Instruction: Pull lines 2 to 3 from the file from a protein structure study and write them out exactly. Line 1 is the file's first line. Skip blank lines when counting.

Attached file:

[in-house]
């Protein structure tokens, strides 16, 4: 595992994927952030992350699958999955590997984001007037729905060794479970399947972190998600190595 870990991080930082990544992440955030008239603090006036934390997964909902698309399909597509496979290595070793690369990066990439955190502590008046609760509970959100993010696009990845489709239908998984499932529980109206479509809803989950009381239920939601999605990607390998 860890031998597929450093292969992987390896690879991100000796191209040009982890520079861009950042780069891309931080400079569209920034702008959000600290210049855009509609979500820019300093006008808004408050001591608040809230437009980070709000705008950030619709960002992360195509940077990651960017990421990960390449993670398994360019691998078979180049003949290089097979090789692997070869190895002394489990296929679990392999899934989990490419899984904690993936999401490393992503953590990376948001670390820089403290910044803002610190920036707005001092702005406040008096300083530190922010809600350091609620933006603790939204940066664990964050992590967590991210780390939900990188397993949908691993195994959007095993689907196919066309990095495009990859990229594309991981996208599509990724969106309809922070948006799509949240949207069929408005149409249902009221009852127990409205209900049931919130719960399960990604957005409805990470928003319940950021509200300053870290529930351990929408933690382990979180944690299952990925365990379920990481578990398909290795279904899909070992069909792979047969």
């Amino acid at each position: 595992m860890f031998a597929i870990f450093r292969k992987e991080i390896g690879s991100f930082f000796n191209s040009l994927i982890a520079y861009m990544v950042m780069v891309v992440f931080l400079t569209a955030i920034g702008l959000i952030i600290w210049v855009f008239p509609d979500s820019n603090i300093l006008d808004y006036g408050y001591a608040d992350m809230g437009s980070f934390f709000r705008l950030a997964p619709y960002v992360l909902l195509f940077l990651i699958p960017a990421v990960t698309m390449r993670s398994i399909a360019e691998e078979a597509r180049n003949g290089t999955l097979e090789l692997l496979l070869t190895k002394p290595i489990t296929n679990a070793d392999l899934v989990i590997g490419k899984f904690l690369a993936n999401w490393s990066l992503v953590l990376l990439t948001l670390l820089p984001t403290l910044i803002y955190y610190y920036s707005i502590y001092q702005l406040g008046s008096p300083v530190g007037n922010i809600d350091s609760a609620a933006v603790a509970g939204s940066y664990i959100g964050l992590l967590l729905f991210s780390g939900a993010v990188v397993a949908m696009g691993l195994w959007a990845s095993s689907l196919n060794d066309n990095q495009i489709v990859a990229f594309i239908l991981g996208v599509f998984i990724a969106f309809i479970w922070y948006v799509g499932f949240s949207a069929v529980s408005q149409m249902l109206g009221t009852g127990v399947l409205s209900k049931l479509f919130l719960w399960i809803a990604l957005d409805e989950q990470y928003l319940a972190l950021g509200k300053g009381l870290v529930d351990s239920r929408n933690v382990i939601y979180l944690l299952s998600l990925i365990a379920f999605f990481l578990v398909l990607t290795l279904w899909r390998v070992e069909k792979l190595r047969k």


């Protein structure tokens, strides 16, 4: 595992994927952030992350699958999955590997984001007037729905060794479970399947972190998600190595 870990991080930082990544992440955030008239603090006036934390997964909902698309399909597509496979290595070793690369990066990439955190502590008046609760509970959100993010696009990845489709239908998984499932529980109206479509809803989950009381239920939601999605990607390998 860890031998597929450093292969992987390896690879991100000796191209040009982890520079861009950042780069891309931080400079569209920034702008959000600290210049855009509609979500820019300093006008808004408050001591608040809230437009980070709000705008950030619709960002992360195509940077990651960017990421990960390449993670398994360019691998078979180049003949290089097979090789692997070869190895002394489990296929679990392999899934989990490419899984904690993936999401490393992503953590990376948001670390820089403290910044803002610190920036707005001092702005406040008096300083530190922010809600350091609620933006603790939204940066664990964050992590967590991210780390939900990188397993949908691993195994959007095993689907196919066309990095495009990859990229594309991981996208599509990724969106309809922070948006799509949240949207069929408005149409249902009221009852127990409205209900049931919130719960399960990604957005409805990470928003319940950021509200300053870290529930351990929408933690382990979180944690299952990925365990379920990481578990398909290795279904899909070992069909792979047969």
């Amino acid at each position: 595992m860890f031998a597929i870990f450093r292969k992987e991080i390896g690879s991100f930082f000796n191209s040009l994927i982890a520079y861009m990544v950042m780069v891309v992440f931080l400079t569209a955030i920034g702008l959000i952030i600290w210049v855009f008239p509609d979500s820019n603090i300093l006008d808004y006036g408050y001591a608040d992350m809230g437009s980070f934390f709000r705008l950030a997964p619709y960002v992360l909902l195509f940077l990651i699958p960017a990421v990960t698309m390449r993670s398994i399909a360019e691998e078979a597509r180049n003949g290089t999955l097979e090789l692997l496979l070869t190895k002394p290595i489990t296929n679990a070793d392999l899934v989990i590997g490419k899984f904690l690369a993936n999401w490393s990066l992503v953590l990376l990439t948001l670390l820089p984001t403290l910044i803002y955190y610190y920036s707005i502590y001092q702005l406040g008046s008096p300083v530190g007037n922010i809600d350091s609760a609620a933006v603790a509970g939204s940066y664990i959100g964050l992590l967590l729905f991210s780390g939900a993010v990188v397993a949908m696009g691993l195994w959007a990845s095993s689907l196919n060794d066309n990095q495009i489709v990859a990229f594309i239908l991981g996208v599509f998984i990724a969106f309809i479970w922070y948006v799509g499932f949240s949207a069929v529980s408005q149409m249902l109206g009221t009852g127990v399947l409205s209900k049931l479509f919130l719960w399960i809803a990604l957005d409805e989950q990470y928003l319940a972190l950021g509200k300053g009381l870290v529930d351990s239920r929408n933690v382990i939601y979180l944690l299952s998600l990925i365990a379920f999605f990481l578990v398909l990607t290795l279904w899909r390998v070992e069909k792979l190595r047969k």